During a panel focused on the ebook licensing landscape, two publishers and one library representative discussed what they’re doing to encourage experimentation and advocate for library access. Elham Ali, the trade marketing lead for ECW Press, a midsize Canadian publisher, said they want their books available in as many channels as possible, reaching as many readers as possible; thus, they offer many different licensing options for libraries. In part, they are able to do that by not working with aggregators. Instead, ECW has a small team of people who engage directly with 10 different vendors, so they can be flexible and implement requests from librarians with ease. In Canada, there are generally more flexible licensing models than the United States because Canadian libraries have actively fought for more fair pricing. “We’ve really been listening,” Ali said. “It makes no sense to make it has hard as possible to buy our books.”

Fortunately, Ingram Library Services, used by some of the attending publishers for library distribution, has been working with the Palace Project to experiment with more lending models. Micah May, DPLA director of ebook services, said Ingram-distributed publishers will be invited to offer up to four different licensing models through Palace. One is a perpetual license model, while the other three are metered models—but importantly not bound by time, with no exploding licenses.

Discussion turned to what libraries can do to provide the “right” incentives to publishers to offer better licensing terms. Lisa Sallee, the assistant director of Ocean State Libraries, RI, recommended librarians “just say no” to unfavorable terms. She was able to get her membership to agree as a whole not to spend more than $79.99 for 24-month access to any title, and would like to set that cap even lower. She also noted that their system has implemented a tiered hold ratio model. For books priced at a rate the library finds fair or favorable, Ocean State will buy another license with just one hold, with the ratio increasing in incremental steps based on terms or pricing. When an Ocean State library decides to spend $79.99 on a license, the title must first accrue 30 holds before the library will obtain another license. Sallee urged everyone to consider how libraries can shape demand rather than simply fulfill demand. Stephanie Anderson, assistant director of selection at BookOps in New York—the collection management service for New York and Brooklyn public libraries—agreed, saying patrons want to borrow something that’s available. She doesn’t mind spending more if she knows she gets to keep that book “forever” through a perpetual license, and will reward publishers that offer something affordable.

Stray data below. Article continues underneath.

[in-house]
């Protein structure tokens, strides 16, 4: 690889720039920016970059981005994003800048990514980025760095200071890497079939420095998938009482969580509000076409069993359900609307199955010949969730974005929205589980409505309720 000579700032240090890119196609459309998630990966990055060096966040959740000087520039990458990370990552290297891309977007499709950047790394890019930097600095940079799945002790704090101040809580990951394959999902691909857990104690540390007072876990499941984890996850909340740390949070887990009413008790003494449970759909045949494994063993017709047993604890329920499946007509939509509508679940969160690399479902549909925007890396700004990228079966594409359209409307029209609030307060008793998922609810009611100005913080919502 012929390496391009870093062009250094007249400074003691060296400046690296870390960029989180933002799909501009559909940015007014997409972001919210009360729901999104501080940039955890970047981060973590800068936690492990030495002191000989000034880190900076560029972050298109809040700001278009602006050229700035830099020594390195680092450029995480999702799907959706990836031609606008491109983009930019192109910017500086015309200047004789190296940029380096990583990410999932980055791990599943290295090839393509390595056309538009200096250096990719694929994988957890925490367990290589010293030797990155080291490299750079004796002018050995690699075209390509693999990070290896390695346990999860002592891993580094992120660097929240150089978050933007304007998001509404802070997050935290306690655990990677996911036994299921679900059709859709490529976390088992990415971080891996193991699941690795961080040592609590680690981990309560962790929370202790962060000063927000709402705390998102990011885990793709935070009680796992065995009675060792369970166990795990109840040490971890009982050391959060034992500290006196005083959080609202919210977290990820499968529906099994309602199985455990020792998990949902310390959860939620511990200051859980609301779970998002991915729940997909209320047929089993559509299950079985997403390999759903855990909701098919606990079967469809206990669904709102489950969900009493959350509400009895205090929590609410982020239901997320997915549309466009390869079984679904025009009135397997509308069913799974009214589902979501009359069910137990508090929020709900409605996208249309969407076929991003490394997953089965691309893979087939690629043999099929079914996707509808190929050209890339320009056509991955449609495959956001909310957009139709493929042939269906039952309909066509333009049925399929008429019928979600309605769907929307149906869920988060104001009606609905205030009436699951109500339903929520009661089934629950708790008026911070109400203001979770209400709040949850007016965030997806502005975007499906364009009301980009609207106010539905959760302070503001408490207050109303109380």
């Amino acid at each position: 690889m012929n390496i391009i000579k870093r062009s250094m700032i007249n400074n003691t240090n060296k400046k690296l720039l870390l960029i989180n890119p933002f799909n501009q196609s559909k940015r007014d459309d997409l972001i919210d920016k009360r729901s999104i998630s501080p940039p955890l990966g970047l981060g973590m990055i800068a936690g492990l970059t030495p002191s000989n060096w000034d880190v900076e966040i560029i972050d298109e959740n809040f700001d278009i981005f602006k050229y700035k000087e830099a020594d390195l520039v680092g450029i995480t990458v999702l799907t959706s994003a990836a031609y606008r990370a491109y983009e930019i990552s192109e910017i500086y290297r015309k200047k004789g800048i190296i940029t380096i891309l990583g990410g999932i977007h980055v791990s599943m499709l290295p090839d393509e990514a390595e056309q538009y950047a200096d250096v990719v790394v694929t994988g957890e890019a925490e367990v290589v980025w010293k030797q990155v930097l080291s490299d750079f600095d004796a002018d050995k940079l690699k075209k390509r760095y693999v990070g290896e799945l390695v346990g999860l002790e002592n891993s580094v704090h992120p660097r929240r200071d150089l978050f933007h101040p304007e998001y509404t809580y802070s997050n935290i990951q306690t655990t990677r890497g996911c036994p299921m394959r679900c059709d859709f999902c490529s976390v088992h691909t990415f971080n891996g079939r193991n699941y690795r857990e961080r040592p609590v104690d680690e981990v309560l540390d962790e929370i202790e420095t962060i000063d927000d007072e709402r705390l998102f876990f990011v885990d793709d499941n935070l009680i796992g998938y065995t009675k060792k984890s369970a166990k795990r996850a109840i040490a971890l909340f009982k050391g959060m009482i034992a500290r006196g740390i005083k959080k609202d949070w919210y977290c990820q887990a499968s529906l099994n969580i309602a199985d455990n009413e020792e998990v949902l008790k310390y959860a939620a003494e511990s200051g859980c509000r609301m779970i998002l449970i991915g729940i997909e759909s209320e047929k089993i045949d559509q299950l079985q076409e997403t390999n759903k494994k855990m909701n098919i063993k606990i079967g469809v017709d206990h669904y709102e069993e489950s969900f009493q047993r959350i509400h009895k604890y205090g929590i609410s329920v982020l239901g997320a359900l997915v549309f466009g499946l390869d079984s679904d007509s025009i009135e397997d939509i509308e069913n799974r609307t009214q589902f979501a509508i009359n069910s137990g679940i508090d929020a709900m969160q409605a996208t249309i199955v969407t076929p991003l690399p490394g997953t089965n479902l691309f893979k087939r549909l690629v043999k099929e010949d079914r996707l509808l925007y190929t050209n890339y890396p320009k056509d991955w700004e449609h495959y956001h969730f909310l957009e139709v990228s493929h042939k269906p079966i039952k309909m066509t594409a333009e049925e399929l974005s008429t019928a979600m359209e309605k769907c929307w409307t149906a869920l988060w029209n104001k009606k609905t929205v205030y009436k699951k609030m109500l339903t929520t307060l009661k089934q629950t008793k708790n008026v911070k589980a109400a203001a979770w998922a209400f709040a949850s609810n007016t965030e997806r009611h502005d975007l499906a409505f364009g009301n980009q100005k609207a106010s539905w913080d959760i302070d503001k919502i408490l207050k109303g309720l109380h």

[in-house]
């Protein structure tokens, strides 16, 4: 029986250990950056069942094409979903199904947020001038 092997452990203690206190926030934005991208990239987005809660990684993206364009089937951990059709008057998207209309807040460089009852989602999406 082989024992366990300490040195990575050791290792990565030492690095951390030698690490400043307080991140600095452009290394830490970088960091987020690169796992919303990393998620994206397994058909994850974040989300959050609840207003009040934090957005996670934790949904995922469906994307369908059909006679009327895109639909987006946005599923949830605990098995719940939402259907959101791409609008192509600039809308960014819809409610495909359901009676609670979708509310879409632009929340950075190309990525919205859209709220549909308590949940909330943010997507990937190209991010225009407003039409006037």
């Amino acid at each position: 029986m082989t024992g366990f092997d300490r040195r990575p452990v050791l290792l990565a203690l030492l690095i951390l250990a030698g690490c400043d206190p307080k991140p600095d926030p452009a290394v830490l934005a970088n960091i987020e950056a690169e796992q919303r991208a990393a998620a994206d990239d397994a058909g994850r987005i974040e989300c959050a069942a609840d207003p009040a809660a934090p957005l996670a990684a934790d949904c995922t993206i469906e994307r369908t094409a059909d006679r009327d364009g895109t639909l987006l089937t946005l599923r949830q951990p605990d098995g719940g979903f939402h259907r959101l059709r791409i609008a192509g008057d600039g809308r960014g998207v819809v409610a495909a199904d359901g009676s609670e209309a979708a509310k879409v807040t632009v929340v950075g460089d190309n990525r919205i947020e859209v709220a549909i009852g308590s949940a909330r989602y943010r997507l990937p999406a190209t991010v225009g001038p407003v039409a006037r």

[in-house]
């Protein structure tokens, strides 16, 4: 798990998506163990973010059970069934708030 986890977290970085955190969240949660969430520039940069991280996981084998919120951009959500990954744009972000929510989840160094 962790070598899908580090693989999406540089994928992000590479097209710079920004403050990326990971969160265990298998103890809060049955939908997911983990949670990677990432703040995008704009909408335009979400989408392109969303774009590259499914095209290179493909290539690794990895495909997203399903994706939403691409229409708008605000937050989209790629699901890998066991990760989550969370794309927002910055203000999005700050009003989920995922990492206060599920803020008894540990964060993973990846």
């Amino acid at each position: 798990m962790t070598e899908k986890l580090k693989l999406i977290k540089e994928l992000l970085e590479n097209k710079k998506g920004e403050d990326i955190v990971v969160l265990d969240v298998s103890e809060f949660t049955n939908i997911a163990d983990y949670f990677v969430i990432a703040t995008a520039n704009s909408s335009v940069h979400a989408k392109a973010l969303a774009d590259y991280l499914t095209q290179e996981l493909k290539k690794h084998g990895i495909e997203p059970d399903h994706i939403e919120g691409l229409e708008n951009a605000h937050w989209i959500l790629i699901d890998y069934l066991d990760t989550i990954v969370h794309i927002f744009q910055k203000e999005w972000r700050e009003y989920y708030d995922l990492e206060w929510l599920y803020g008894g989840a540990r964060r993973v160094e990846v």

Whether publishers can deliver better or more flexible terms to librarians partly depends on distribution partners to help them provide those terms. Publishers present sought more direct communication with libraries when possible or feasible to overcome the information blackout that continues to frustrate them. Toward the end of the day, during a big-picture perspectives panel, Dan Simon of Seven Stories Press (and IPC cofounder), said, “The potential with libraries is just so great, and we don’t have direct, obvious access. So that’s something we need to discover together. We could be developing, together, the future.” In a nod to Giblin’s talk, he added, “We don’t have to be pushed around” by powerful partners such as the Big 5 publishers, Amazon, and OverDrive. “The way that we’re pests to them makes them better, makes them smarter, it cuts into their corporate culture, it makes their culture better. The more we bark at them, the more they respect us.”

One of the hallmarks of a successful relationship is presenting a united front to the world. If all goes well, the attendees of IndieLib will continue the conversation together, in a productive—and less star-crossed—way.

Jane Friedman is the author of The Business of Being a Writer (University of Chicago Press) and editor of The Hot Sheet, a paid newsletter about the book publishing industry.